Teaching with Technology
Quality Matters Rubric
Quality Matters Rubric (QM Rubric, in brief) is a set of standards developed by MarylandOnline based on their plethora of studies in online and blended learning and teaching. It reflects the most current best practice of online/blended learning. CIT uses the Rubric to design, develop, and assess the institutes of online/blended course development that train JMU faculty to develop quality online/blended courses. https://www.qualitymatters.org/rubric
Best Practices for Online Teaching
- JMU Best Practices for Online Teaching
- Best Practice for Online Lecture Development
- Best Practice for Virtual Group Work
- Best Practice for Online Peer Evaluation Activities
CIT Model for Course Design and Redesign
Based on three instructional design models (ADDIE, ASSURE and Kemp), the CIT’s approach to course design is customized based on the course objectives, faculty teaching needs and student learning needs. The CIT’s institute and course design models are evidence based from research/literature, faculty development assessment and feedback from past participants support our successful approach to course redesign. The CIT’s models for faculty development and course design are sustainable and provide ongoing support to faculty. Ongoing support includes consultation and content production. Click the thumbnail of the model below to see a larger image.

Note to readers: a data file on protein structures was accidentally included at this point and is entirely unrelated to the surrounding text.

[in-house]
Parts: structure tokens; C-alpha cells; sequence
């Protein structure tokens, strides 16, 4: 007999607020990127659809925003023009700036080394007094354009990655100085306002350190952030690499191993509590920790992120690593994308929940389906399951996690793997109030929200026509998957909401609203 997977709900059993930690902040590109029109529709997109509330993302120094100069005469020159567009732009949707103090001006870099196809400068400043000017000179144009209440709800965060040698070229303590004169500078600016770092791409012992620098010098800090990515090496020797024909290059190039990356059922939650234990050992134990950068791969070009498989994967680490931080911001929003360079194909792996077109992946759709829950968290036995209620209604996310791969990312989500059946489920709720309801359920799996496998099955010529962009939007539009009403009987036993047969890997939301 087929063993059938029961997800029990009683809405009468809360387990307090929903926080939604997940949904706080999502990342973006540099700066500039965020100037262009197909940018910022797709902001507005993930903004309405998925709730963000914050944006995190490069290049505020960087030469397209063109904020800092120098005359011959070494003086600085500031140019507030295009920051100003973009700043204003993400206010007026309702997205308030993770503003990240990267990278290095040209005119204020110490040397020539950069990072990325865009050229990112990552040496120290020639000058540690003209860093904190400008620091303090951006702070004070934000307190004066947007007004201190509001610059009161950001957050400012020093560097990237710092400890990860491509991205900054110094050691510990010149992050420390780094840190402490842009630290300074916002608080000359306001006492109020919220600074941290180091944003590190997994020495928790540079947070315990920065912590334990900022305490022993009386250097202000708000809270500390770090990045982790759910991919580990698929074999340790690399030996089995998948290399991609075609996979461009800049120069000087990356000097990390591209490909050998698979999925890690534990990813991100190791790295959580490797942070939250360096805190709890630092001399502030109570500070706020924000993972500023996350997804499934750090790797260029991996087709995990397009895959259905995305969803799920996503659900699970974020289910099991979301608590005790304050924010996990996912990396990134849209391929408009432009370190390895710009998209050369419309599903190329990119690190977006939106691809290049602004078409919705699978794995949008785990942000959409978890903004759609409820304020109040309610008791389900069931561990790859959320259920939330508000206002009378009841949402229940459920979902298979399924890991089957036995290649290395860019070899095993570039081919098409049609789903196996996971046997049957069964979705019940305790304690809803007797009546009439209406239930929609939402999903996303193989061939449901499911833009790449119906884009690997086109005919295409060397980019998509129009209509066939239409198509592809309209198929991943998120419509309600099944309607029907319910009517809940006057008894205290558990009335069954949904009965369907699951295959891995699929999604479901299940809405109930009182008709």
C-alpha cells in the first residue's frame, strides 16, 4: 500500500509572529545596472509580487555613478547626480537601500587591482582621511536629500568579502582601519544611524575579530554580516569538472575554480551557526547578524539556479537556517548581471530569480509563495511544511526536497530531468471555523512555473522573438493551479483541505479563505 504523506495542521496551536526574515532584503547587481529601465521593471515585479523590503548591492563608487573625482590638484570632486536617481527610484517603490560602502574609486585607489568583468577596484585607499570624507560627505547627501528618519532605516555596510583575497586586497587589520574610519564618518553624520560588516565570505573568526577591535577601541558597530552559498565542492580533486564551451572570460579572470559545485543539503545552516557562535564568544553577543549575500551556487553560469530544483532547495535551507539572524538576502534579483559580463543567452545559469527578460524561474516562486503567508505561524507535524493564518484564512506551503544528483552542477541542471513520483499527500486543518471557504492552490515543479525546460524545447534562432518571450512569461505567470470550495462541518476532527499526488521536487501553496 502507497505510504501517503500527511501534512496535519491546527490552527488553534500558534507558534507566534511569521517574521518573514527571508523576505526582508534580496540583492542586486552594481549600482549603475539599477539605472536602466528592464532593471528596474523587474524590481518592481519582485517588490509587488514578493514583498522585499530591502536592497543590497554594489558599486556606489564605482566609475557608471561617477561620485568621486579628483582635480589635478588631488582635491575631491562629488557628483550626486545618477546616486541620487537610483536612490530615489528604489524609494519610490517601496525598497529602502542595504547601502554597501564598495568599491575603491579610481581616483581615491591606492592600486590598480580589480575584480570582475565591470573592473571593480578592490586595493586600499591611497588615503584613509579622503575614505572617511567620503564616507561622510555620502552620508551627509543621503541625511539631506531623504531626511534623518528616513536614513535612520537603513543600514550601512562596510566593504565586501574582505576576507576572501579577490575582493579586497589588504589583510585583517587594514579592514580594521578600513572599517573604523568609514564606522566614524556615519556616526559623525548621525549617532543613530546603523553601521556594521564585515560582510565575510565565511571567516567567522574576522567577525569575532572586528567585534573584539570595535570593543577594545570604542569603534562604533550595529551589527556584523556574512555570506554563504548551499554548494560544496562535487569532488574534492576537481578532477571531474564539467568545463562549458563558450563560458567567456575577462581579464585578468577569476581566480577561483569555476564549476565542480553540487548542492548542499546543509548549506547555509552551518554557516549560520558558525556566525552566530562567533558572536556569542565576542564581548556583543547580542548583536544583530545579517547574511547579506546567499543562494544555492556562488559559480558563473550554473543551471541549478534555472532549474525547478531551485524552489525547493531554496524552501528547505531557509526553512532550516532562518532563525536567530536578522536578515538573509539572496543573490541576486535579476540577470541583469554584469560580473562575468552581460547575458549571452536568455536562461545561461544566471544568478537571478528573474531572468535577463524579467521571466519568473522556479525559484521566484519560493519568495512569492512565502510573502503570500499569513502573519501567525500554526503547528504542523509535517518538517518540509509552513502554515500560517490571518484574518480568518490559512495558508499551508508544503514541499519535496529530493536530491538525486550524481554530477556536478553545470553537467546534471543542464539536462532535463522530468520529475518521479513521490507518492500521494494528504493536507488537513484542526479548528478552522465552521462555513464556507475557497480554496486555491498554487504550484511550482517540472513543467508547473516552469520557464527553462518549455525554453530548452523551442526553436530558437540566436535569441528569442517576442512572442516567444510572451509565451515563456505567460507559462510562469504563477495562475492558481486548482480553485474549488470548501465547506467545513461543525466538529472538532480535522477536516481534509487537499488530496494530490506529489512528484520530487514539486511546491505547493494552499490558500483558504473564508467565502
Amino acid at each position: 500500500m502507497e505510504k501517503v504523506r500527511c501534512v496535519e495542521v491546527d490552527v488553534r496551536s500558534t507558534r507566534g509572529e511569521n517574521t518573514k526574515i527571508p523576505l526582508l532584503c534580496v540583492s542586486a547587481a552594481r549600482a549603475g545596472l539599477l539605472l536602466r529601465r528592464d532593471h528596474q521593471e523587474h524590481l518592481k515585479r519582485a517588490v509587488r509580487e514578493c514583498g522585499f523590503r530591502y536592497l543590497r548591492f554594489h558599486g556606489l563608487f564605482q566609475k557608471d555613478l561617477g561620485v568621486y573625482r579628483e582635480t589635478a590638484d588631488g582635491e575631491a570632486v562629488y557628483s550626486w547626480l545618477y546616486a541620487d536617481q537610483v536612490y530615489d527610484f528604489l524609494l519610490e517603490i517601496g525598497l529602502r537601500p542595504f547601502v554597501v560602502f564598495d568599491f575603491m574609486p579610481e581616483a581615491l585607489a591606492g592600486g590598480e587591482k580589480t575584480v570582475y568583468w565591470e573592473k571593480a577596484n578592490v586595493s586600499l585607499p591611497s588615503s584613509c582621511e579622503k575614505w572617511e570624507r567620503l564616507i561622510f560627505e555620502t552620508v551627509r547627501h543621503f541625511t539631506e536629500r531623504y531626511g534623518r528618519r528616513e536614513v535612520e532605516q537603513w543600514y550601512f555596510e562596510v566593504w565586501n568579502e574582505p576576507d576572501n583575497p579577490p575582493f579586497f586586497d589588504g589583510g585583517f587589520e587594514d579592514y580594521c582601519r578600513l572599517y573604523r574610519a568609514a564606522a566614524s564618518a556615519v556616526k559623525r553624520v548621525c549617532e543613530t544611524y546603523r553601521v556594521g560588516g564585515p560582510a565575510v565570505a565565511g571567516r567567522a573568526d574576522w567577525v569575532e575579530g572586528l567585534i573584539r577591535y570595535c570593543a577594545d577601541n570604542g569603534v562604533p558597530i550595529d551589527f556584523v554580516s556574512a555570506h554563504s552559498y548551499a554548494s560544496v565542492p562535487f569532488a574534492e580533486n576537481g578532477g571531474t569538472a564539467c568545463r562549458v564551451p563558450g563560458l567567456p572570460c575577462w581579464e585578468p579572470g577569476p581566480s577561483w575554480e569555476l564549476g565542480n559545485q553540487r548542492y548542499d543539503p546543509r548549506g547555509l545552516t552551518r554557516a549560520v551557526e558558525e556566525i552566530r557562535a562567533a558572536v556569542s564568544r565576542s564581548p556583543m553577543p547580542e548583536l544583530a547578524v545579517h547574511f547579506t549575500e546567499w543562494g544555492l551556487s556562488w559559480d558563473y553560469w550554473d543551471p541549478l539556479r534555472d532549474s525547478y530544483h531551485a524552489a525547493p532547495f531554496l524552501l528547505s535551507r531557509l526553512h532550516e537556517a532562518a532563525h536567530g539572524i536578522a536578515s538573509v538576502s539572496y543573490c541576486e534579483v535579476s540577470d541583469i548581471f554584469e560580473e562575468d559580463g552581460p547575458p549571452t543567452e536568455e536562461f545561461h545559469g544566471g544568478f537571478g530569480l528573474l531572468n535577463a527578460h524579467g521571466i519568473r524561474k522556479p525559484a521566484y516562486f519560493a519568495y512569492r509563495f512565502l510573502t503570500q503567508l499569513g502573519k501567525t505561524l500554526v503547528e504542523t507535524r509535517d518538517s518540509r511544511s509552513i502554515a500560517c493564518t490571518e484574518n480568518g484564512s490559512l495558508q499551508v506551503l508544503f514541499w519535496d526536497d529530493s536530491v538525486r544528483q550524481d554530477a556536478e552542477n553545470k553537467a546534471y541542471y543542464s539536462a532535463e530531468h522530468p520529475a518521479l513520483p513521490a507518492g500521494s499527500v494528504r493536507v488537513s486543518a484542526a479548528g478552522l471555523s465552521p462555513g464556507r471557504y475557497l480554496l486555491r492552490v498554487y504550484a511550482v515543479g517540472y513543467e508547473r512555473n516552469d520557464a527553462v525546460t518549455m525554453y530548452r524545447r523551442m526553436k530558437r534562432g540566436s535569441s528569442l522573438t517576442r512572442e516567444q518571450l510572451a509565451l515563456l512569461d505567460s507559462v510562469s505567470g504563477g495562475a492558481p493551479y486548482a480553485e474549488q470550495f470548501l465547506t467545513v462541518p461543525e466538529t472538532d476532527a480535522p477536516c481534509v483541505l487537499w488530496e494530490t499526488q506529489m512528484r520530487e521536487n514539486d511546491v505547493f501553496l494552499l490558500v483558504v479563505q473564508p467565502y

Recommended Readings about Online & Blended Learning
- Babson Survey Research Group. (2014). Grade Change: Tracking Online Education in the United States. Retrieved from www.onlinelearningsurvey.com/reports/gradechange.pdf
- Garrison, D. R., & Vaughan, N. D., (2008). Blended learning in higher educations: Framework, principles, and guidelines. San Francisco, CA: Jossey-Bass.
- Ko, S. & Rossen, S. (2010). Teaching online: A practical guide (3rd ed.). New York: Routledge.
- Lehman, R. M., & Conceicao, C.O. (2010). Creating a sense of presence in online teaching. San Francisco, CA: Jossey–Bass.
- Means, B., Toyama, Y., Murphy, R., & Baki, M. (2013). The effectiveness of online and blended learning: A meta-analysis of the empirical literature. Teachers College Record, 115(3), 1-47.
- McGee, P., & Reis, A. (2012). Blended course design: A synthesis of best practices. Journal of Asynchronous Learning Networks, 16(4), 7-22.
- Oosterhof, A., Conrad, R., & Ely, D.P. (2008). Assessing learners online. New Jersey: Pearson.
- Shea, V. (1997). Netiquette. Retrieved from http://www.albion.com/bookNetiquette/0963702513p32.html
- Swan, K. (2004). Relationships between interactions and learning in online environments. Retrieved from http://sloanconsortium.org/publications/books/pdf/interactions.pdf
- Wilson, K. & Korn, J. H. (2007). Attention during lectures: Beyond ten minutes. Teaching of Psychology, 34(2), 85-89. doi: 10.1080/00986280701291291
Want to get the most recent updates of technology trend in higher education? "The EDUCAUSE Learning Initiative's (ELI's) 7 Things You Should Know About... series provides concise information on emerging learning technologies and related practices."